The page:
billion (traditionally) a million millions (1012) (US: trillion) thousand million (109) (now most common in both UK and US) (traditional UK: milliard) (see also Long and short scales)
blinkers leather flaps on a bridle used to restrict a horse's lateral vision* (US usu.: blinders) lights on a car that indicate the direction about to be taken * (UK: indicators)
block (n.) a building (block of flats, office block) a solid piece of something obstruct in a city, the portion of a street between adjacent intersections* or an informal rough unit of distance derived from the length of the same
bombardier corporal in the Royal Artillery - see Bombardier (rank) crew member of a bomber responsible for assisting the navigator in guiding the plane to a bombing target and releasing the aircraft's bomb load - see Bombardier (air force) (UK: bomb aimer)
boob (n.) a mistake (slang); (v.) to make a mistake woman's breast (slightly vulgar slang) stupid person
boob tube woman's shoulderless, strapless top (US: tube top) (the boob tube) television (slang)
brackets enclosing punctuation: ( ) (US & UK also: parentheses); more at braces supports for shelves, etc. attached to a wall secondary enclosing punctuation: [] (UK: square brackets)
brew (n.) tea beer
buffet railway carriage containing a refreshment counter selling snacks and drinks, esp. on a train on which a full restaurant car (US: dining car) service is not provided 1.refreshment counter or bar; meal set out on a table, etc. for diners to serve themselves a type of sideboard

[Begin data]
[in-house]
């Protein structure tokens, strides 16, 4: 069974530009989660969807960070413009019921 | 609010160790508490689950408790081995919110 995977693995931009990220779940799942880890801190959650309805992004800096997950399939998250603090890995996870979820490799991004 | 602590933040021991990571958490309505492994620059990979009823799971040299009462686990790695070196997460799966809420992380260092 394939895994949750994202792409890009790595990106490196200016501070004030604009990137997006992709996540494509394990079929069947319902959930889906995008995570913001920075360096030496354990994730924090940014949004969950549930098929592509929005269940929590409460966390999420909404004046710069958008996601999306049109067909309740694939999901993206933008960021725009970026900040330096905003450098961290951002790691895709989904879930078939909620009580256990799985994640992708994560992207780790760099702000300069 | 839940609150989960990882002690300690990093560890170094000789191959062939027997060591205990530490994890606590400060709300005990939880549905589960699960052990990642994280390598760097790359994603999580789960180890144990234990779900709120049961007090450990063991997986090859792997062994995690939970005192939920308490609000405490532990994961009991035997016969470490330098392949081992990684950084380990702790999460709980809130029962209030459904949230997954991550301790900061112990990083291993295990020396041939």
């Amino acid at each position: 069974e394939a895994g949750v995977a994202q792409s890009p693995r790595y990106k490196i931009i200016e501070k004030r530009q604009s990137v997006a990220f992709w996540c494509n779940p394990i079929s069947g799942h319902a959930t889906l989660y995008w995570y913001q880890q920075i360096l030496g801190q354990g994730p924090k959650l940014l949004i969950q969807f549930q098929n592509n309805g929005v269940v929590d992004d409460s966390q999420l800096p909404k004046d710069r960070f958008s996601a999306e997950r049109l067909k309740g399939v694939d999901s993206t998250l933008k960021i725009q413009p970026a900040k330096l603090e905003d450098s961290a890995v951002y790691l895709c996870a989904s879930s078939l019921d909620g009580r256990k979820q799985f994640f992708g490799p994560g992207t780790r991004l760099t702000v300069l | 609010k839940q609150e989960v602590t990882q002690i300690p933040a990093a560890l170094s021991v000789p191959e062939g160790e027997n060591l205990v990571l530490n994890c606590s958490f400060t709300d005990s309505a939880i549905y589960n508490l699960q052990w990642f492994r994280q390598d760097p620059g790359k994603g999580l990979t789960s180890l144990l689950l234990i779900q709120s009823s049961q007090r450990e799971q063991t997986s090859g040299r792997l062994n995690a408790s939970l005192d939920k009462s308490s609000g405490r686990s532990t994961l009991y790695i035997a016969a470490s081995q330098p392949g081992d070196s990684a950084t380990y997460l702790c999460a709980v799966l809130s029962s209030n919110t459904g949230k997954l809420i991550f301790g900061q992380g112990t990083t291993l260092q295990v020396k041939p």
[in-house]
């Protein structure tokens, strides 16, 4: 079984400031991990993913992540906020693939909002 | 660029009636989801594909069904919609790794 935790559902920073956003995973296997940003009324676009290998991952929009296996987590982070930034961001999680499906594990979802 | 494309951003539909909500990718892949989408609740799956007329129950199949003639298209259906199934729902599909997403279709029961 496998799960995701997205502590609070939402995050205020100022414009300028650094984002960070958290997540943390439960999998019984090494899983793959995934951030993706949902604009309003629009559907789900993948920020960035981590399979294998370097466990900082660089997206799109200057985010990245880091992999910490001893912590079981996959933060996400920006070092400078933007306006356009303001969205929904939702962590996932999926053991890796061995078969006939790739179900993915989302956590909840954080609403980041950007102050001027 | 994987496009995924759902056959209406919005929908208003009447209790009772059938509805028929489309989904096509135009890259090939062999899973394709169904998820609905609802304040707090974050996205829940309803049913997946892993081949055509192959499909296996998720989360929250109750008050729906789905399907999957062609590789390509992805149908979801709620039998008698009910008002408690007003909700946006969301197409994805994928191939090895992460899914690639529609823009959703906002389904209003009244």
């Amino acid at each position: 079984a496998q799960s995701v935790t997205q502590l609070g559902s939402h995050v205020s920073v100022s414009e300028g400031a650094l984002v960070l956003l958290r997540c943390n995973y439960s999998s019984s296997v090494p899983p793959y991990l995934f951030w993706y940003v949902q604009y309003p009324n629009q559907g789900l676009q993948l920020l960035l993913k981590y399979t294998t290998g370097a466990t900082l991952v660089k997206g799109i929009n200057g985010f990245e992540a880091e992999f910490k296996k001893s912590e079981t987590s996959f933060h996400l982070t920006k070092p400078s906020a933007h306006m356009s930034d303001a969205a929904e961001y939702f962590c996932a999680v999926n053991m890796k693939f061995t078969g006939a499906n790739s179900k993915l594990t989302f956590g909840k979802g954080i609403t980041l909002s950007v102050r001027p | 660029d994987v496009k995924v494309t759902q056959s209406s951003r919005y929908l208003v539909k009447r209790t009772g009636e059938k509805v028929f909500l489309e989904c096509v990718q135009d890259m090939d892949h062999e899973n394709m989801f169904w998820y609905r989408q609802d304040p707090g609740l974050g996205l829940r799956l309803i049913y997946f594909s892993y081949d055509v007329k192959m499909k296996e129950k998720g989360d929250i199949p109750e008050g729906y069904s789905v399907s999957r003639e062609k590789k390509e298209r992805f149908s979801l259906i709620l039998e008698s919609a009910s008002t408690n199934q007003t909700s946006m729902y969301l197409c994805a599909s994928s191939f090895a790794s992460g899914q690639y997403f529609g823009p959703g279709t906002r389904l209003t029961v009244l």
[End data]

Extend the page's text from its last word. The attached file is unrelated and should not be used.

bureau a type of writing table a public office or government agency a type of chest of drawers
bus (v.) to travel by bus to clear (as tables) in a restaurant; to work as a busboy
call box (n.) telephone booth (UK also telephone box) roadside emergency telephone
call for (v.) to require or advocate to predict or anticipate ("The forecast calls for rain")
campsite (n.) area or park for people to camp in (US: campground) spot for a particular person or group to camp, often within a campground (UK: pitch)
canfield (n.) a patience (solitaire) card game (US: Klondike) a patience (solitaire) card game (UK: Demon)
canoe (n.) A (traditionally) skin-covered boat propelled using one or two single-blade paddles (UK also: Canadian canoe) A similar boat propelled using a double-bladed paddle (UK: kayak, also used in US)
carnival (n.) the festive days just preceding Lent (US: Mardi Gras) (adj.) suggesting a festive atmosphere (n.) a travelling circus or fair (UK: funfair) comprising amusement rides
carousel (n.) a moving luggage/baggage display unit, most often at airports a rotating fairground ride (UK: merry-go-round, roundabout)
carry-on, carryon (colloquial) carrying-on, unruly behaviour luggage that can be carried aboard an aircraft, bus, or train (UK: hand luggage or baggage)
casket (n.) a small box, as for jewels, particularly an antique The type of coffin with upholstery and a half-open lid, any coffin